OK, this is where the real fun starts. I'm in Deer Lake, western Newfoundland, where the province's only long-distance bus line takes a very distinct turn east, while I take a very distinct turn north. But first of all, how did I get here on my overland-or-by-sea-public-transport Canadian odyssey?
In North Sydney, Nova Scotia, I board Martime Atlantic's MV Highlanders. It's raining, it's as foggy as a London pea-souper, I can't see more than a few yards out of the windows, we've had no lifeboat drill, I can't see any life vests, it's been a very severe winter and icebergs and great chunks of ice are lurking off Newfoundland's coasts unusually late this year, and I'm thinking TITANIC!
It's a six-hour crossing. Wow, it took the Titanic less than half that time - just two hours and 42 minutes - from hitting its iceberg off Newfoundland to sink. How do I know our ultra-modern radar is working? The sea's 50 shades of hostile grey though not yet roiling, I've just eaten a three course meal (chicken soup for the soul, baked cod and strawberry shortcake), now the sea is indeed roiling ever so slightly, there are even a few white caps, and if it ain't gonna be TITANICS-VILLE, it may well be PUKE-EARLY-AND-OFTEN-Ville.
The ferry's virtually empty so there's at least enough lifeboats to go round, unlike the Titanic, so there's no way we're going to rival it with our toll. Now the guy at the table over there is rocking jerkily and turning his head this way and that as he attacks his roast pork, a fine performance of St. Vitus dance if ever there was. He's giving every one very strange glares. I hope he hasn't stashed an AK-47 on board.
I've located a cupboard on deck 7 with green life vest icons on it, and I now notice that screens all over the frigging place are playing emergency life vest and lifeboat drills in a continuous loop. But nobody's looking at them and it's gonna be total pandemonium as we collide into and trample each other when we hit that iceberg, and... and... and...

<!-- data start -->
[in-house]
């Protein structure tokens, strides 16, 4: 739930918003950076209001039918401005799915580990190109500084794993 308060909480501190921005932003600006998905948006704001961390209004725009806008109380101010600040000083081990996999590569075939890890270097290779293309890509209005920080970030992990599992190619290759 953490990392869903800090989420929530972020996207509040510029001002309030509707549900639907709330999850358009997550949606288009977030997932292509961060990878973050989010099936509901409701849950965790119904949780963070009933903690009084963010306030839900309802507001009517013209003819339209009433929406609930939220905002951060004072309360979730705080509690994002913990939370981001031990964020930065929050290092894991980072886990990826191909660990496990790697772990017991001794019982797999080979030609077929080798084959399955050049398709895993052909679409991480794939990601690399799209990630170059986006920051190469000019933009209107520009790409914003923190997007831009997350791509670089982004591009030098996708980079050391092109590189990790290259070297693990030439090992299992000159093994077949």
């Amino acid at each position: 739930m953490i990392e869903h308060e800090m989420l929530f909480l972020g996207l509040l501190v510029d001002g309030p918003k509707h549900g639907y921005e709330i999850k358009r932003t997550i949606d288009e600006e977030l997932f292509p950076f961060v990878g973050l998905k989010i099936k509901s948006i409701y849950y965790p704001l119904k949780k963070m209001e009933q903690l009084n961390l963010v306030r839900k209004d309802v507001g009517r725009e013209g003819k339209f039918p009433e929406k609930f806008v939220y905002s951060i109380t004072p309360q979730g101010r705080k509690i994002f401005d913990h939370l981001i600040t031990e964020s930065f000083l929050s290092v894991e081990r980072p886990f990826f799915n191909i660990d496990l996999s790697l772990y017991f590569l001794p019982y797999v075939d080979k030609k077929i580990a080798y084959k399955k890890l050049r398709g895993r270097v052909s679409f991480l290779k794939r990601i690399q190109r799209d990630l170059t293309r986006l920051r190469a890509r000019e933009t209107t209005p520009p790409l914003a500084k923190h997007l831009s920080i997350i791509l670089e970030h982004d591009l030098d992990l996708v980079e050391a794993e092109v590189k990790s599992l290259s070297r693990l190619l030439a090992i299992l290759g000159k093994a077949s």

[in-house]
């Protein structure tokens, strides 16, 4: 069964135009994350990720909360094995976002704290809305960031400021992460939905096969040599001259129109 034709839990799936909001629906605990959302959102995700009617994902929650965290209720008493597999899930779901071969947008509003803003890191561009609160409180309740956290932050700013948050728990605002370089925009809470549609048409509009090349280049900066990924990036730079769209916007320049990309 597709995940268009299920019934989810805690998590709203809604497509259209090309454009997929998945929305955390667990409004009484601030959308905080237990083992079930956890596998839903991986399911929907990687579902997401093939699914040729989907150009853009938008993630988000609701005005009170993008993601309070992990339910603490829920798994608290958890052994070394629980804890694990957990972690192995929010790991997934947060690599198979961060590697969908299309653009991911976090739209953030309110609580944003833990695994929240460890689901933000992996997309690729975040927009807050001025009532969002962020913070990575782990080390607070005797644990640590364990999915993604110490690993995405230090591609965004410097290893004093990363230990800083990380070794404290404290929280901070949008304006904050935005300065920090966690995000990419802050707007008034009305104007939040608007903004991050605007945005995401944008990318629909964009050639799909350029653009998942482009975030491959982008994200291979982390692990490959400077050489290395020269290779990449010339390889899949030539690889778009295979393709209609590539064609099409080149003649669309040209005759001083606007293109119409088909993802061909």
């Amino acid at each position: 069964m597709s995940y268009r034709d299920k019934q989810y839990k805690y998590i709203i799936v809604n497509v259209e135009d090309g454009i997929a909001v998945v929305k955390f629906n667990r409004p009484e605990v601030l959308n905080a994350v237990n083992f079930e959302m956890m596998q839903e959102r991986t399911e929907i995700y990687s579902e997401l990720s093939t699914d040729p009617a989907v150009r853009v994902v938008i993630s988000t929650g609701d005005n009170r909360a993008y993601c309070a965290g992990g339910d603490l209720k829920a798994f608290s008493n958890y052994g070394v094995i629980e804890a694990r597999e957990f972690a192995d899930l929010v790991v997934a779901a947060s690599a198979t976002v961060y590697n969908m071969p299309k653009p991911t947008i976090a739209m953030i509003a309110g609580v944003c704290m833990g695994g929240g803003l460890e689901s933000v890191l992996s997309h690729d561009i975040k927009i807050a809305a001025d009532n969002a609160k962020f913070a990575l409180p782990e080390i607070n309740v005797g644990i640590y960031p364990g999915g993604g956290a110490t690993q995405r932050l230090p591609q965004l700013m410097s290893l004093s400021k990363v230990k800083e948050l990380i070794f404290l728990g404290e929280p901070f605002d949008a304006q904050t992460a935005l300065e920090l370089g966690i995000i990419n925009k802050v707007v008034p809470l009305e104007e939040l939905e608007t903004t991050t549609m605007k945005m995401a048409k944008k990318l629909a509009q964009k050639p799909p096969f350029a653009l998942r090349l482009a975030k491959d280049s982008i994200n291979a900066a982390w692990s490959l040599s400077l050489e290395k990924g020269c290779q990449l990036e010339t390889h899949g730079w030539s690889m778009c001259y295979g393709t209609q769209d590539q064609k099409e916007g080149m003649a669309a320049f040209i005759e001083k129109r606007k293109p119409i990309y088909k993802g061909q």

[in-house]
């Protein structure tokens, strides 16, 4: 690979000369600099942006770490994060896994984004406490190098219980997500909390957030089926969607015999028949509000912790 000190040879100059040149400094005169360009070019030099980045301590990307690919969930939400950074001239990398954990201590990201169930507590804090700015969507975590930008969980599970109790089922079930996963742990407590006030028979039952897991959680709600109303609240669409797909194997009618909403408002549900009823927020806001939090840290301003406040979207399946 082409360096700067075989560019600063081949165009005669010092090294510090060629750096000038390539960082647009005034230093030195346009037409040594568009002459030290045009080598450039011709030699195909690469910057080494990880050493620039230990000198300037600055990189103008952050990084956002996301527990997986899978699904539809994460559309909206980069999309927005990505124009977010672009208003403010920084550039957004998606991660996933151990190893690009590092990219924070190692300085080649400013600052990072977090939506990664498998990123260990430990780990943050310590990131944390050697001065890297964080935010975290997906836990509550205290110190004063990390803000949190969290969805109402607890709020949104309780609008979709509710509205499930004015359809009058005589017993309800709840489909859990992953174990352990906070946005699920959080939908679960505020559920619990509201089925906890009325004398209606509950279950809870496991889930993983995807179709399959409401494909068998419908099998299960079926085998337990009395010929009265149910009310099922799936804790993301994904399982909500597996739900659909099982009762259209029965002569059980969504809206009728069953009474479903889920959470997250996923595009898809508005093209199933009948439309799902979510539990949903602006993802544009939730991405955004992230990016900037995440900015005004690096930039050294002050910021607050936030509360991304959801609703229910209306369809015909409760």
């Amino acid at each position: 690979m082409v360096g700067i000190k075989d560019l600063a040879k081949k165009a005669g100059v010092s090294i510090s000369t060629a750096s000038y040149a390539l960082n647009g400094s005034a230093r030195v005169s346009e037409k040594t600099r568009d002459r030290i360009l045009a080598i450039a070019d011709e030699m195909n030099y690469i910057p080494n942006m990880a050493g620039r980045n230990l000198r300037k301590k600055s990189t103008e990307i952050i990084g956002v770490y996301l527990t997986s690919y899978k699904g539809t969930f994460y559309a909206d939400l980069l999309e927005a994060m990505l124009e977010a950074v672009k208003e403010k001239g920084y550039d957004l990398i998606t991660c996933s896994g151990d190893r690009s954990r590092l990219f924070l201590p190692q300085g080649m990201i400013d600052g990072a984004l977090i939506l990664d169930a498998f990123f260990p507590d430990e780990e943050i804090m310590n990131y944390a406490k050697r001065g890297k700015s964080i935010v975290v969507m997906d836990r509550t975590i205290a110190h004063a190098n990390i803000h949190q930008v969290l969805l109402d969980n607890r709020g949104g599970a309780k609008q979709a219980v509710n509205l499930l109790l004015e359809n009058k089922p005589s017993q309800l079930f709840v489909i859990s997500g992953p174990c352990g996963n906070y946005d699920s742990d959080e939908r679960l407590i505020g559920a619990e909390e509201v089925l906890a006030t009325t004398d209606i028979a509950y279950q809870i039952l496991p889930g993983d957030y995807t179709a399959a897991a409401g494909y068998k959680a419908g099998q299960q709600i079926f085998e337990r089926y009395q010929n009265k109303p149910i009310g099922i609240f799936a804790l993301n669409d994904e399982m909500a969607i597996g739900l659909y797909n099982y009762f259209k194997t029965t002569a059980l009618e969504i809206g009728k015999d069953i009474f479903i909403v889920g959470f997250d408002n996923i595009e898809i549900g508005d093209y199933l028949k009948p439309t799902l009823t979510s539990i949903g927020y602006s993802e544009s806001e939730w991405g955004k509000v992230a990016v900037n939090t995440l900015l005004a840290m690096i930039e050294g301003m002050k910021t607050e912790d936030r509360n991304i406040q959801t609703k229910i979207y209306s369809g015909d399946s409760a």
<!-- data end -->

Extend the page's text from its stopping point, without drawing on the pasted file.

Icebergs at sea
Hi, Uncle Gus! Remember me?
After all that, we do arrive in one piece at Port aux Basques on the south-western tip of Newfoundland. It's a spot favoured over the centuries by Basque fishermen, hence its name. It's still raining, it's still 50 shades of grey, but there's an austere beauty to the rugged cliffs and a deep green to the scant vegetation that is reminiscent of Iceland.
Port aux Basques
The daily DRL bus leaves at 8 a.m. sharp for the nearly 14-hour drive to St. John's, Newfoundland's capital. I'm down at 7.15 to make sure I have a seat - totally unnecessary in this age when public buses seem to be going the way of the dinosaur and the dodo. There are less than a dozen people on board.
It's still raining and the sky is 50 shades of grey, but the scenery is magical in its austereness - craggy outcroppings looming out of the mists, low mountain ridges, short dark green pines and slightly lighter bushes, snow caught in crevasses, clouds swirling in mountain folds, frozen waterfalls on rocky precipices, lakes and inlets. Once again a scene for Tolkien or Game of Thrones.
We pass through Stephenville, dubbed by Lonely Planet as 'possibly the least appealing town in Newfoundland.' There's a U.S. army jet on a pole attesting to its former career as a U.S. Army Airforce, then U.S. Airforce base from 1941 to 1946. Its streets still bear the names of U.S. states - Minnesota Drive, Tennessee Drive etc.